The daily Nebraskan. ([Lincoln, Neb.) 1901-current, February 14, 1996, Image 1

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| < Today - A 30% chance of
rain. Northwest wind 15 to
20 mph.
Tonight - Partly cloudy.
Low around 20.
February 14, 1996
Sneaking a peek
„ Matt Miller/DN
Freshman education major and Alyssa Utecht and freshman English major Lisa Jorgensen sort through the
Valentine’s Day cards Tuesday at the University Bookstore.
Halftime Hitch
Couple to say 7do’s’ at Valentine's Day game
By Emily Wray
Staff Reporter
Valentine’s Day wedding bells will be ring
ing for one Lincoln couple at tonight’s Ne
braska women’s basketball game.
Lori Everson and Randy Chrastil will say
their vows during halftime of the NU-Colorado
contest, courtesy of a Valentine’s Day promo
tion by the University of Nebraska-Lincoln and
radio station 102.7 KFRX-FM.
Fifteen couples will also renew their vows in
a separate halftime ceremony.
Everson and Chrastil each have two sons by
previous marriages and have been together for
four years.
They had been planning on eloping this
summer, until a friend of Everson’s from work
dared her to call KFRX, Everson said.
“I’m in total shock,” she said. “We don’t win
anything. There are a lot of things to do in a
“I'm in total shock. We don't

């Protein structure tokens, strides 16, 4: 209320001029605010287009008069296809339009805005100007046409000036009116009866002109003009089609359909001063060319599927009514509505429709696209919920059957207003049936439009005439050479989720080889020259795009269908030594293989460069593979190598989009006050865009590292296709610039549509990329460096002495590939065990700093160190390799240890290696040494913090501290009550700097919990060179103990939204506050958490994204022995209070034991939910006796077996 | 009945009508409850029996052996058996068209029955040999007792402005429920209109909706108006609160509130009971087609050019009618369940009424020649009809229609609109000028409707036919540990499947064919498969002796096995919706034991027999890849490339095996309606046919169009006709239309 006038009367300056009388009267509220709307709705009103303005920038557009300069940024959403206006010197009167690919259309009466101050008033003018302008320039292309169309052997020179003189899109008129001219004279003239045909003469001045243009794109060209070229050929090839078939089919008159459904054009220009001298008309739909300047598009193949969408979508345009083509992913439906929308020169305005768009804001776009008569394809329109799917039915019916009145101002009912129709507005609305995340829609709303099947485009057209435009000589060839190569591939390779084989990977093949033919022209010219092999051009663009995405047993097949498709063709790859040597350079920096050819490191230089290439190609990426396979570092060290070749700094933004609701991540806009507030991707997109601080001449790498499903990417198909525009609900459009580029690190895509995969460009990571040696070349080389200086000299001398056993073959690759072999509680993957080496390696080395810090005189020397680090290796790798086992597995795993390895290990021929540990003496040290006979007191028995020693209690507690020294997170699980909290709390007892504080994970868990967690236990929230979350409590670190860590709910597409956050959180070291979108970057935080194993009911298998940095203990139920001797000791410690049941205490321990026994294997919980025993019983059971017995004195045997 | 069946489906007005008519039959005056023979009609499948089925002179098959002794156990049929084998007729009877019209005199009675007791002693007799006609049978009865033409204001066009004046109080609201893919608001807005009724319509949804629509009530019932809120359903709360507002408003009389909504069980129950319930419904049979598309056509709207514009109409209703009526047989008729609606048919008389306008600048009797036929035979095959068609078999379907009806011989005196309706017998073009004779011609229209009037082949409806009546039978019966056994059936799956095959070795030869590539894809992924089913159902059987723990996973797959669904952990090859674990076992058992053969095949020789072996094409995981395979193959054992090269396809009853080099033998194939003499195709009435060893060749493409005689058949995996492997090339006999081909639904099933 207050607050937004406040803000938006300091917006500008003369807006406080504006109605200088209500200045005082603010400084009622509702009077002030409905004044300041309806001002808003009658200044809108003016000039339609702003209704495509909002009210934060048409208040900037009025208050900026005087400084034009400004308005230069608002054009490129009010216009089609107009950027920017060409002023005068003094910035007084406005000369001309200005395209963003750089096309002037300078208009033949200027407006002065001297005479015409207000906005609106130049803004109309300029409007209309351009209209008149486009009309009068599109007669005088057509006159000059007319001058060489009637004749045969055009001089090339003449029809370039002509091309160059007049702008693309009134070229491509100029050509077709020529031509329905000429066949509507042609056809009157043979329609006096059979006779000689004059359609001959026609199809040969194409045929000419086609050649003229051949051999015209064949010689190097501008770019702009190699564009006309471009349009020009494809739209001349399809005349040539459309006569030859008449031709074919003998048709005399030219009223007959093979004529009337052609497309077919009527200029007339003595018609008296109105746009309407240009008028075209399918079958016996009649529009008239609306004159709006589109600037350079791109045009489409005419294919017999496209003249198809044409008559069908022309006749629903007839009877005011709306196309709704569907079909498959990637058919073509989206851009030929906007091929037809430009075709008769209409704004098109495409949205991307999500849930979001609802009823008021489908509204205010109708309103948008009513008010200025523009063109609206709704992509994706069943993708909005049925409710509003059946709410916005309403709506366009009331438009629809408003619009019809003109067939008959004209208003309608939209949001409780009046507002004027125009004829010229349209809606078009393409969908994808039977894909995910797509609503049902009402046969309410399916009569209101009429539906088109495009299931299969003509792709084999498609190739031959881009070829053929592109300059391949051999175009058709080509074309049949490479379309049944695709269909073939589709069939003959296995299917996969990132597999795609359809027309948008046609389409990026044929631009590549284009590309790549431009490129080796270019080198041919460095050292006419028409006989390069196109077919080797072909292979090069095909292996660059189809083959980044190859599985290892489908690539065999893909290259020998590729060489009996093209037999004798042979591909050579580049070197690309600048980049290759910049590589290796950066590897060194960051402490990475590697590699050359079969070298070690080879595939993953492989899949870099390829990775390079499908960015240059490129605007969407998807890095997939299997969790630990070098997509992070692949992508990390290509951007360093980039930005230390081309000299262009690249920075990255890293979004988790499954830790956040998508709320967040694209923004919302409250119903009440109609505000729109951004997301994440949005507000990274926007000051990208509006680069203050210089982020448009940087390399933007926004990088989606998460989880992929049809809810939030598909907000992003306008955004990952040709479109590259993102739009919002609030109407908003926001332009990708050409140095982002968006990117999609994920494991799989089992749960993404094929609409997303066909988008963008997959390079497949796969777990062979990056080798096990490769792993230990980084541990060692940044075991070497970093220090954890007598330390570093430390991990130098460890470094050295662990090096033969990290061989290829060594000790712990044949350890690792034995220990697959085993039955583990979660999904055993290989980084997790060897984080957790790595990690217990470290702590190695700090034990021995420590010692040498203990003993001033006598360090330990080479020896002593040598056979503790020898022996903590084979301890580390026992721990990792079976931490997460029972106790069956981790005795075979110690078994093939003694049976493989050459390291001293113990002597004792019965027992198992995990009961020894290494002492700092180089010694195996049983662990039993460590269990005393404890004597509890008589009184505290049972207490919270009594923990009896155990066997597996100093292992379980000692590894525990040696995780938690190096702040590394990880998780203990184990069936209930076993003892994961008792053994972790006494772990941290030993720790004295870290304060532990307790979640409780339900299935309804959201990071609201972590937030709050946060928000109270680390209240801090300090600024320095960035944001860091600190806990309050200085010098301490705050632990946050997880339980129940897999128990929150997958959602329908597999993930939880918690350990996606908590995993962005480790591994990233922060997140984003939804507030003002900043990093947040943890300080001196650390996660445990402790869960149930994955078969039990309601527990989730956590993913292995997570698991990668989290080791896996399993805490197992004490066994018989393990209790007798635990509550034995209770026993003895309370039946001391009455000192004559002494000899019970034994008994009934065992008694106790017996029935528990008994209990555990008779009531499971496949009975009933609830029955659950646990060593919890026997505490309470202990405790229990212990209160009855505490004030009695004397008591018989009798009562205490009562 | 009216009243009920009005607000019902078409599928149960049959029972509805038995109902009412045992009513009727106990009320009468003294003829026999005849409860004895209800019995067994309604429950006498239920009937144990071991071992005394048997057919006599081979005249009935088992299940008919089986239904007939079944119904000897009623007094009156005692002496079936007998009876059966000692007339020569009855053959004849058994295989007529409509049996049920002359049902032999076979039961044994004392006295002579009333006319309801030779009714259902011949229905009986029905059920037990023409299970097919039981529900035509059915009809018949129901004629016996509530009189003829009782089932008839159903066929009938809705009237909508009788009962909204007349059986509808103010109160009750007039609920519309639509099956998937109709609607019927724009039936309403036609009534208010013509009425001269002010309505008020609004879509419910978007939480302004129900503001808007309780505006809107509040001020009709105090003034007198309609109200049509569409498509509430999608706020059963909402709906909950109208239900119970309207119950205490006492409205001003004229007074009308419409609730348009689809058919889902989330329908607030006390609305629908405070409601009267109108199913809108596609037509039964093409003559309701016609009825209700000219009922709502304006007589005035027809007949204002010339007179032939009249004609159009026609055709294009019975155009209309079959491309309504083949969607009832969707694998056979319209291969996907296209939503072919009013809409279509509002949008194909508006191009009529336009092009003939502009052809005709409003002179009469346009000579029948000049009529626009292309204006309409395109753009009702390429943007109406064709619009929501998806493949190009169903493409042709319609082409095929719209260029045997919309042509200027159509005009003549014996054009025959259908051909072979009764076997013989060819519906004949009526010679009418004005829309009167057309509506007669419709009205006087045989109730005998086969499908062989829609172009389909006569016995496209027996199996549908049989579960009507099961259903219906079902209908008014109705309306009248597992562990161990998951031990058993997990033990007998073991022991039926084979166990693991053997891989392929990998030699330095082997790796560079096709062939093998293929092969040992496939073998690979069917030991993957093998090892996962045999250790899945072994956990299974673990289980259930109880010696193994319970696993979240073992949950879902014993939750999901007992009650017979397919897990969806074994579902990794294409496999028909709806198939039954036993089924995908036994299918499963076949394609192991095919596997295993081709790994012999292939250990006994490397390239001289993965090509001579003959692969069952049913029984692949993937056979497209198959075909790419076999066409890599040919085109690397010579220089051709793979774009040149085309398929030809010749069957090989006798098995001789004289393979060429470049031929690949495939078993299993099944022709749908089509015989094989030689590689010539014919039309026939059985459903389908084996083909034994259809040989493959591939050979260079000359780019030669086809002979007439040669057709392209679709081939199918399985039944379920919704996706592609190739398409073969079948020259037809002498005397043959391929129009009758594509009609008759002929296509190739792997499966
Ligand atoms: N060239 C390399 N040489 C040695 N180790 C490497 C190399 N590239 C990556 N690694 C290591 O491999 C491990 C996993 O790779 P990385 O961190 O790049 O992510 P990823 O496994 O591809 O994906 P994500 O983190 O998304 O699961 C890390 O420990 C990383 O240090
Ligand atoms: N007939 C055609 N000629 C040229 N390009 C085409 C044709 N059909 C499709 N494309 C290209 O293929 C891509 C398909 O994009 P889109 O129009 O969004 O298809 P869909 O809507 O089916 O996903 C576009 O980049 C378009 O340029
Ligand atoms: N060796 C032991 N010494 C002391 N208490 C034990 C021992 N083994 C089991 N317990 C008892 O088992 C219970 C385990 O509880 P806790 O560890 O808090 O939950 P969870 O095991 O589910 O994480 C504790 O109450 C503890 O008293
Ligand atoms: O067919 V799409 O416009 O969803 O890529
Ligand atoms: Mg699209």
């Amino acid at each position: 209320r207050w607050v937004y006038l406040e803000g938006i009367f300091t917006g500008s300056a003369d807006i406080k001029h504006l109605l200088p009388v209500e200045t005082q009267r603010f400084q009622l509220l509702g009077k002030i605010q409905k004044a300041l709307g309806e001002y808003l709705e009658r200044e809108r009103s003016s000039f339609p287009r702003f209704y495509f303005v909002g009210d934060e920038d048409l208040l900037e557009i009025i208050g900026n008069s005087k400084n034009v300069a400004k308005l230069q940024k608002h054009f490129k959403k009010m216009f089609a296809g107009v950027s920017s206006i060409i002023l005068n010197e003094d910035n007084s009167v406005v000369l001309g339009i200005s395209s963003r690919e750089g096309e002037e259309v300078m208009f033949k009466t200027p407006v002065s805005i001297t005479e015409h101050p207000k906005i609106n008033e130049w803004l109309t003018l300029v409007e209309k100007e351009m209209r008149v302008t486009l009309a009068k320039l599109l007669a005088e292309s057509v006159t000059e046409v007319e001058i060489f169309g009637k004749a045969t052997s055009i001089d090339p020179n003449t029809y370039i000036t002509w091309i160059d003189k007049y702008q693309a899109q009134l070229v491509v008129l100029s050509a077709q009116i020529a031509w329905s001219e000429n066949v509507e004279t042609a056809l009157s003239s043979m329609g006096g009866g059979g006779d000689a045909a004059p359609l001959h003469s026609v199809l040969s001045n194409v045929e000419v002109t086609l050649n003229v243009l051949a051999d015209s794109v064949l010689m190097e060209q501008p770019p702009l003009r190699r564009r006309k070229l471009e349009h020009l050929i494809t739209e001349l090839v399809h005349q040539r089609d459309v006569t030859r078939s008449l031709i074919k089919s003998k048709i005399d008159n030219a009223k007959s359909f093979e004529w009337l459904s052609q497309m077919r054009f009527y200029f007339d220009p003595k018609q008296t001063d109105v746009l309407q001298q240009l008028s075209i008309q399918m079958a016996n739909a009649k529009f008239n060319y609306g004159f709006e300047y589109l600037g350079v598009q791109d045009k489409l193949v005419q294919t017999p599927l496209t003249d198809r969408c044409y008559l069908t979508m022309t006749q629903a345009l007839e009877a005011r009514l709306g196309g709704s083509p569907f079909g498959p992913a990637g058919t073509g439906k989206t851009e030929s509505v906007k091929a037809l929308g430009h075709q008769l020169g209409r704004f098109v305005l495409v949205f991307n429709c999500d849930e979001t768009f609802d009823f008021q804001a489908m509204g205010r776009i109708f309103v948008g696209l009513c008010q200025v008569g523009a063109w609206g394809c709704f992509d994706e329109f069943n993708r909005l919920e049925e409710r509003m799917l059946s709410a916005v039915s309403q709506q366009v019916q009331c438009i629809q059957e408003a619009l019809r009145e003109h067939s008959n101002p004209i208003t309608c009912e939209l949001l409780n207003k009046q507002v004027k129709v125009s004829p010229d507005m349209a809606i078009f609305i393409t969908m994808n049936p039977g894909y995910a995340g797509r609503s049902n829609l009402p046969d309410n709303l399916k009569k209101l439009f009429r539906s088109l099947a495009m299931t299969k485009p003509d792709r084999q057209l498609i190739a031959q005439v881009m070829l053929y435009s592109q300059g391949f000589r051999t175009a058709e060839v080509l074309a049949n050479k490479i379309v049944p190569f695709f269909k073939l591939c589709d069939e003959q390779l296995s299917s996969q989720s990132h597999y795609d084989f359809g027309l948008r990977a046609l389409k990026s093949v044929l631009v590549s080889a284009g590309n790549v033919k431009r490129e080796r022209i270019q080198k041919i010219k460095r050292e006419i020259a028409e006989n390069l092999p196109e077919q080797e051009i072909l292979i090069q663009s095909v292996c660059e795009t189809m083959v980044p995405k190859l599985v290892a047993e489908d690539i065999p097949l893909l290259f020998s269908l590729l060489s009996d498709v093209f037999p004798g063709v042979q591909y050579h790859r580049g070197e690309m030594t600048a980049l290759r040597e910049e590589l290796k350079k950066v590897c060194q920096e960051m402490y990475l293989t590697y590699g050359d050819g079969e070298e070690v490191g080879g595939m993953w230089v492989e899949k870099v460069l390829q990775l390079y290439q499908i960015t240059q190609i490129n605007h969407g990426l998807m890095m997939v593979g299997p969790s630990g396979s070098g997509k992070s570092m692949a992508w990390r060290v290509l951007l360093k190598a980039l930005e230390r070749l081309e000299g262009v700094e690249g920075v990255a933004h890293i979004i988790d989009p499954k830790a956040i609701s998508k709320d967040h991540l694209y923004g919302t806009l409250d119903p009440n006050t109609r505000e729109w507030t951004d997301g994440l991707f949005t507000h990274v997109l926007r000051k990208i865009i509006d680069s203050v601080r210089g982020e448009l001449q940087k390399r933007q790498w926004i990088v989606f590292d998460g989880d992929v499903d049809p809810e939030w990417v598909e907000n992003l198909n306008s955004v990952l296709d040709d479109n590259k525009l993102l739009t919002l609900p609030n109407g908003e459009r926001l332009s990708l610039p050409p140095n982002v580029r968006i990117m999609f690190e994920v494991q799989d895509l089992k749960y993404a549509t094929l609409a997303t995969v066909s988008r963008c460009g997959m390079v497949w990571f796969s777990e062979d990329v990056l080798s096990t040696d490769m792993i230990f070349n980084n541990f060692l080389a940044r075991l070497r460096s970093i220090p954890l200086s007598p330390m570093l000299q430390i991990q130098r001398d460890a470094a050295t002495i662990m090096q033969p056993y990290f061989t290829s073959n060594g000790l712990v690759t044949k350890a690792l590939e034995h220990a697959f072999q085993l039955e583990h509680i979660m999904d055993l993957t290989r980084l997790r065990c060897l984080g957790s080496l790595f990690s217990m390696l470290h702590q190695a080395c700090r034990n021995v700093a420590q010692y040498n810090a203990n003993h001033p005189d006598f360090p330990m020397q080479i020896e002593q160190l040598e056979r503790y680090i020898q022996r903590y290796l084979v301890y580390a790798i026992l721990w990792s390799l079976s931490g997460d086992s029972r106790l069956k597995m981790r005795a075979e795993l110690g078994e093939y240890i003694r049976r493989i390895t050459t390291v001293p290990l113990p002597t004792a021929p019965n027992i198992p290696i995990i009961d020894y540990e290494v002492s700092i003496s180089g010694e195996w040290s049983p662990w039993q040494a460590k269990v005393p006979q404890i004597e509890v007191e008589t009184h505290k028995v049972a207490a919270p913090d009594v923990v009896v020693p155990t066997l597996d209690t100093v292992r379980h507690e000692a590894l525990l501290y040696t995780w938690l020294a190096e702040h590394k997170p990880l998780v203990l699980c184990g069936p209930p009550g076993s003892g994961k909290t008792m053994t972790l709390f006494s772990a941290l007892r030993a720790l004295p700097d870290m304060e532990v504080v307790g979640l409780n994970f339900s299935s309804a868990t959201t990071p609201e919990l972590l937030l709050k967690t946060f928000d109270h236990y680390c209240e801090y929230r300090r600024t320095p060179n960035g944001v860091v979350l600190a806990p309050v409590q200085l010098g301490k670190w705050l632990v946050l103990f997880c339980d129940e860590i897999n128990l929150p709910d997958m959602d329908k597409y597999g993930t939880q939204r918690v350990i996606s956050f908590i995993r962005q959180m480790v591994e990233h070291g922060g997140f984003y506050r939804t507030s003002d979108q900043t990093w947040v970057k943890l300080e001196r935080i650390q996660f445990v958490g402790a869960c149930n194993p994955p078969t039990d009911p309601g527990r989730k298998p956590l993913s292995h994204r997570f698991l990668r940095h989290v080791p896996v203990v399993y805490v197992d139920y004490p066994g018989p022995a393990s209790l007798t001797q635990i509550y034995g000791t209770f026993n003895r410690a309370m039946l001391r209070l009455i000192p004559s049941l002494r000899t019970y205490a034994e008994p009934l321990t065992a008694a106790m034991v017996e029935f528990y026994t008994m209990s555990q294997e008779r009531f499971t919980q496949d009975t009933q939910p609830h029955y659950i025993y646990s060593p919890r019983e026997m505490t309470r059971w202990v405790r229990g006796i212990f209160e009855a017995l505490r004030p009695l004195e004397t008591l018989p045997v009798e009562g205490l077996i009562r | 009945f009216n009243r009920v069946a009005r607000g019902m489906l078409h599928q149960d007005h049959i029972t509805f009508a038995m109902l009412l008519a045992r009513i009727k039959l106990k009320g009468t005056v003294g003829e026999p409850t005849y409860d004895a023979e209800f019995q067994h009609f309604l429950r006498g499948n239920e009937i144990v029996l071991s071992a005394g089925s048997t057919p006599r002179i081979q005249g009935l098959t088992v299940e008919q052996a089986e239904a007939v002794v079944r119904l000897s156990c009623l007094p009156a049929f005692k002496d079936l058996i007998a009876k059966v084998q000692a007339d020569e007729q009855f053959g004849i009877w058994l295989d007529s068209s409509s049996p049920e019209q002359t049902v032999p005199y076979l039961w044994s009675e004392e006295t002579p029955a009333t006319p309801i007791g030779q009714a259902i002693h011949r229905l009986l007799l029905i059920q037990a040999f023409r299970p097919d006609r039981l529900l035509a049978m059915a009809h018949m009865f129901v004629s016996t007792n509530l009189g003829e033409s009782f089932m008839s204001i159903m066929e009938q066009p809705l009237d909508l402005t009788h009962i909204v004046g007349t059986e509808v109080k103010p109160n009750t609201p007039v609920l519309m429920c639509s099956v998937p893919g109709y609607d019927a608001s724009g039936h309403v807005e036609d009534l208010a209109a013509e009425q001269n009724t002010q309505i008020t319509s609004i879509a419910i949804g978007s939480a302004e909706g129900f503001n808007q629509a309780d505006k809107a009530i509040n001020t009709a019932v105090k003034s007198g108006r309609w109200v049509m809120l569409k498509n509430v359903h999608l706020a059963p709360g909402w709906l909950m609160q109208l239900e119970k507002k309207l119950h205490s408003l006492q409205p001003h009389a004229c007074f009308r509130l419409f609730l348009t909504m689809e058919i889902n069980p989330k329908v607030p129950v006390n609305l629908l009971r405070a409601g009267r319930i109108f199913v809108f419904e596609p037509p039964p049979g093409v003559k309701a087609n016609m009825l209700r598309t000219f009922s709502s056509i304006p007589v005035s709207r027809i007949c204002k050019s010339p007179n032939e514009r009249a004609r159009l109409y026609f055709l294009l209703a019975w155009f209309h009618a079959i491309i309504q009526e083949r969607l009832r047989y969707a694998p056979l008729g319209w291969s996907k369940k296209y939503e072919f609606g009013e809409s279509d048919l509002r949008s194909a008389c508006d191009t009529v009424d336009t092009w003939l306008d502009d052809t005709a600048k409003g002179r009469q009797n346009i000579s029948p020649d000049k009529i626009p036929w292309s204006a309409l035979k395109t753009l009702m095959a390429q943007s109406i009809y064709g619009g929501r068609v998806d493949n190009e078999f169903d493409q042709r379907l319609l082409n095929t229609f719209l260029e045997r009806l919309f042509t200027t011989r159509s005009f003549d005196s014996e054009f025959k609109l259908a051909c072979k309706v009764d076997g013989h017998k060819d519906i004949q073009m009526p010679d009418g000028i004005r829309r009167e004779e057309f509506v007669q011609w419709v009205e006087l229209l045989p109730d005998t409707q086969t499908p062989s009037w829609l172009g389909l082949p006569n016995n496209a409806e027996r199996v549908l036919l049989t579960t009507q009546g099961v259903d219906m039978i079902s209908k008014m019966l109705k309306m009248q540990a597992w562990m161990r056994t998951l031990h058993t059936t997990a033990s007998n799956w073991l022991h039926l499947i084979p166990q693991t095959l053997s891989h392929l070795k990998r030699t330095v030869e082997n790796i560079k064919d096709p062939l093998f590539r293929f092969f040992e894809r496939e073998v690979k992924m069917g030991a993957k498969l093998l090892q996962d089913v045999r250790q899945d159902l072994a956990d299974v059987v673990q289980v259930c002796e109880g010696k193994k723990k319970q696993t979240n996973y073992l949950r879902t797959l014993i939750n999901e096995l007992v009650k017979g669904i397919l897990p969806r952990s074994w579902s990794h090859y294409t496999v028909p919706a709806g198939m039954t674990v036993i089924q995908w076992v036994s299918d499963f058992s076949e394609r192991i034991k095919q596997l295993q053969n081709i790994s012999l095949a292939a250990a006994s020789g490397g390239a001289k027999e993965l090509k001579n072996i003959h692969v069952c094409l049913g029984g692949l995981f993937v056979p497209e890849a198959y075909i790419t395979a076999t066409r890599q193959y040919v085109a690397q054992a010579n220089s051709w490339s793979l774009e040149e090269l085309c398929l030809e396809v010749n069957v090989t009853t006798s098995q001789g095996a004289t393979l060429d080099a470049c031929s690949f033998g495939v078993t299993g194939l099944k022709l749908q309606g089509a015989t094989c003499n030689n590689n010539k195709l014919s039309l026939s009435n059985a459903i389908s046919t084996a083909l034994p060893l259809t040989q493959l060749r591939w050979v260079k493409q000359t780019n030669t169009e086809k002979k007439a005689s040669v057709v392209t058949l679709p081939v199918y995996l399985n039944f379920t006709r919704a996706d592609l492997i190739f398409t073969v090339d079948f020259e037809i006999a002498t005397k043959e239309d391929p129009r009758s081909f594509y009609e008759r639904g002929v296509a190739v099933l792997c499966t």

win anything. There are a lot
of things to do in a short
amount of time."
Bride-to-be at halftime of the NU women's
basketball game.
short amount of time.” Lack of time meant that
Everson had to find a wedding gown in hurry.
She did find a dress and had it altered Tuesday.
“It’s pretty formal, with a short train and lots
of pearls and flowers,” she said.
Since the wedding was on such short notice,
w V*_r
the couple will be attended by only a best man
and a maid of honor, she said. An official
reception will be held later.
Tracie Morris, an administrative assistant at
the Nebraska Athletic Department, developed
the idea for the contest last Tuesday.
“I did it to help with Valentine’s Day promo
tions. “It’s an event that’s something different
and out of the ordinary,” Morris said.
“I had heard of people getting married at
baseball games and half-court at basketball
games,” she said. “I thought if we married
somebody, it would be unique.”
During the 13 minutes of halftime, the min
ister, bride, groom, attendants and those renew
ing vows will step out onto the floor. The
wedding will take five minutes, and the vow
renewals will be four minutes, Morris said.
See WEDDING on 6
may toughen
MEP penalties
By Ted Taylor
Senior Reporter “
Strong support from Nebraska young people
may have helped seal the deal for stiffer penal
ties against minors in possession of alcohol.
~ij . . . In a 6-2 vote Tuesday af
LegiSiatlire ternoon, the Legislature’s
'96 tfe A wi Transportation Committee
advanced Elkhom Sen. Dwite
Pedersen’s bill to full legisla
Pedersen told the commit
tee about a youth drug-free
rally last summer at the Capi
tol, and he said the large
crowd showed him that young
people careu aooui me issue.
“When they asked me to introduce legisla
tion to stiffen the penalties for their peers who
were found guilty of violations or our statutes
with regard to MIP, I was more than happy to
offer my sponsorship,” he said.
More than 20 youths from various organiza
tions were on hand to show support of the bill,
but only three testified.
The penalties outlined in Pedersen’s bill
•A $250 fine that may be waived by a judge if
the offender successfully completes a substance
abuse education class.
•A second offense could warrant a $500 fine
and a possible Class III misdemeanor.